I have a serious book addiction. Even though I’ve been trying to stick to ebooks to cut down on the amount of clutter in my home, I tend to go a little crazy every time I get near a Barnes & Noble. Plus, I’m a sucker for ordering children’s books through the Scholastic Book Club fliers my son keeps bringing home.

When I was weeding through my book collection to try to make space for all the titles new titles we purchased, I came across the Operation Paperback website. This great charity sends books to soldiers stationed overseas, those who are in military hospitals, and military families with a deployed loved one.

They will accept both adult books and children’s books, as long as your books are in good condition. They won’t take books with missing covers; loose, brittle, or missing pages; stains; or water damage. Books that are considered pornographic or racist are not allowed and religious materials are only acceptable if the solider has specifically requested them.

The website mentions mysteries and westerns as being in high demand. The children’s books go directly to the families of the soldiers or are sent to the soldiers so they can read to their kid via webcam or DVD.

To donate books, you log onto the Operation Paperback website and list the titles you have. The books are then matched with addresses of soldiers who have requested either the specific book or something from that genre. Choose someone to mail your books to, then package them up and drop them off at the post office.

If you don’t have any books to mail out, but still want to help support the cause, Operation Paperback accepts cash donations. A $5 donation will ship one medium-sized box of books to any overseas military location. A $20 donation will help pay for the purchase and shipment of one box of high-demand special request books.

Photo credit: Operation Paperback

Link Round-up: Paid to DIY, Recipes, a Numbers Game, and More

Posted on Jul 17, 2014 by 1 Comment

Today’s round-up shares a way to get paid to DIY around the house, a few delicious recipes, a game, and more.

Amanda’s Cookin’ shared a vintage recipe for a Lazy Daisy Cake.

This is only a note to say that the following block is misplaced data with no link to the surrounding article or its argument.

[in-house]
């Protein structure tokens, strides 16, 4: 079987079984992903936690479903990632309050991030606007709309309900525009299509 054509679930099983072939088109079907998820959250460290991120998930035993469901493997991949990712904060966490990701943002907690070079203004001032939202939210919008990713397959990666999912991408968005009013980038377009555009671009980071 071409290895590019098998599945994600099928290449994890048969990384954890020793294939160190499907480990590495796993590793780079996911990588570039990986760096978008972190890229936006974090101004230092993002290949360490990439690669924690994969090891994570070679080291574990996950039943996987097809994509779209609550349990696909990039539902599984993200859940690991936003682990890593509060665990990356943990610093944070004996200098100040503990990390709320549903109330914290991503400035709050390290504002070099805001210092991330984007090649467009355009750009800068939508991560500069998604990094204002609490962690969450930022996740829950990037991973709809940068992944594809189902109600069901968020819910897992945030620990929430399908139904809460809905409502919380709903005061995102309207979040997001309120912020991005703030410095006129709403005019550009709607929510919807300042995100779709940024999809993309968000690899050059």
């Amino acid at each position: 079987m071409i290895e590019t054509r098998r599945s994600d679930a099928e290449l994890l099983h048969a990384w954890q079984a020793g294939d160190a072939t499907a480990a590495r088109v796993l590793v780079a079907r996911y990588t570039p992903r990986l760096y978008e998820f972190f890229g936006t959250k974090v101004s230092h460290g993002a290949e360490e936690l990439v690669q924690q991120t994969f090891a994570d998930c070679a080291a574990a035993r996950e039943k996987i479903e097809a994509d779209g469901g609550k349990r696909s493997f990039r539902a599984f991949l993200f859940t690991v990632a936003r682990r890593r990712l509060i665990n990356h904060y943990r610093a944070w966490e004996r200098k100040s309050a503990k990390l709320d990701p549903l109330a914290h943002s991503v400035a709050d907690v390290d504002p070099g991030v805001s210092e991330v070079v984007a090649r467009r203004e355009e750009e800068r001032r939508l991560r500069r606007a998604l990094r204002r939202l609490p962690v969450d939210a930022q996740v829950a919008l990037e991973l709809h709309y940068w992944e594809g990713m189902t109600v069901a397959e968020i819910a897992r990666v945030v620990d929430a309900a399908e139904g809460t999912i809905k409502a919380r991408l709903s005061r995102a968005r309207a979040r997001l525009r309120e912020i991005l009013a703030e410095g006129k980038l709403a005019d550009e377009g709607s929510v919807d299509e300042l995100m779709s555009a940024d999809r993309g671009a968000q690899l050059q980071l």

Army Wife to Suburban Life showed us how to get paid to DIY.

Sand in My Toes showed us how to make a number hunt game.

The Crafty Blog Stalker shared a recipe for cabbage and pineapple slaw burgers.

Kenarry shared a tutorial for a summer burlap wreath.

DIY Beautify taught us how to make a bird feeder using thrifted plates.

The Casual Craftlete shared a recipe for lemon blueberry chia jam.

Photo credit: Amanda’s Cookin’ and Kenarry

Link Round-up: Birthday Badge, Puree, Summer Reading, DIY Sunscreen, and More

Posted on Jul 15, 2014 by No Comments

Today’s round-up has a first birthday badge, puree, a summer reading list, non-toxic sunscreen, and more.

It Happens in a Blink shared a tutorial for a first birthday badge.

It’s Always Ruetten shared her summer reading list.

Army Wife to Suburban Life gave us 15 ideas of things to do when you’re alone.

It Bakes Me Happy shared a recipe for carrot apple mango puree.

Sand in My Toes taught us how to make a parking deck out of a cereal box and other items you have around the house.

A Mom’s Take shared her recipe for a moisturizing non-toxic sunscreen.

Carolyn’s Homework shared a guest post and taught us how to make peanut butter and jelly cookies.

Photo credit: It Happens in a Blink and It Bakes Me Happy

Link Roundup: Recipes, Wire Word Art, Summer Recipes, and More

Posted on Jul 10, 2014 by 1 Comment

Today’s link round-up has recipes, wire word art, fun summer recipes, and more.

Kalyn’s Kitchen shared a recipe for raw zucchini carpaccio.

The Neighborhood Moms talked about three baby gadgets that may be bad for children’s development.

View Along the Way showed us how to make easy wire word art.

Confessions of an Overworked Mom showed us a nail-pampering DIY.

A Mom’s Take shared some ideas for a baby essentials kit.

Gingerly Made taught us how to make watermelon Rice Krispie treats.

This Silly Girl’s Life showed us how to make mini mint s’mores.

Photo credit: Kalyn’s Kitchen and Confessions of an Overworked Mom

Link Round-up: Helping Children with Learning Disabilities, First Home Purchase, Recipes, and More

Posted on Jul 8, 2014 by 1 Comment

Today’s link round-up has tips for helping children with learning disabilities, a slaw recipe, tips for buying your first home, protection for your pets, and more.

Confessions of an Overworked Mom shared a recipe for carrot and bok choy slaw.

The Neighborhood Moms have five tips to help children with learning disabilities.

View Along the Way gave tips for first time home buyers.

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This Silly Girl’s Life showed us how to make an embroidery hoop memo board.

A Mom’s Take shared tips for keeping pets protected from pests.

Sweet and Spicy Monkey showed us how to make homemade banana coconut ice cream with homemade chocolate syrup.

Gingerly Made showed us how to make Kool Aid lip gloss.

Photo credit: Confessions of an Overworked Mom and This Silly Girl’s Life

Link Round-up: Collecting, Recharging, Crafts, and More

Posted on Jul 3, 2014 by No Comments

Today’s link round-up has collecting tips, ideas for summer toys, ways to recharge, and more.

Homemade Interest showed us how to make a personalized family handprint plank.

A Beautiful Mess showed us how to make a patterned floor with linoleum tile.

Mind Body Green gave us 27 ways to recharge your batteries.

Chocolate Covered Katie taught us how to make chocolate covered cherries.

Enchanted Homeschooling Mom gave us the rundown on fun summer toys for fine motor skills and creativity.

Hobbies on a Budget shared a great tip: collect e-pennies instead of expensive souvenirs.

Suzy Sitcom shared a clothespin doll tutorial.

Photo credit: Homemade Interest, Chocolate Covered Katie, and Hobbies on a Budget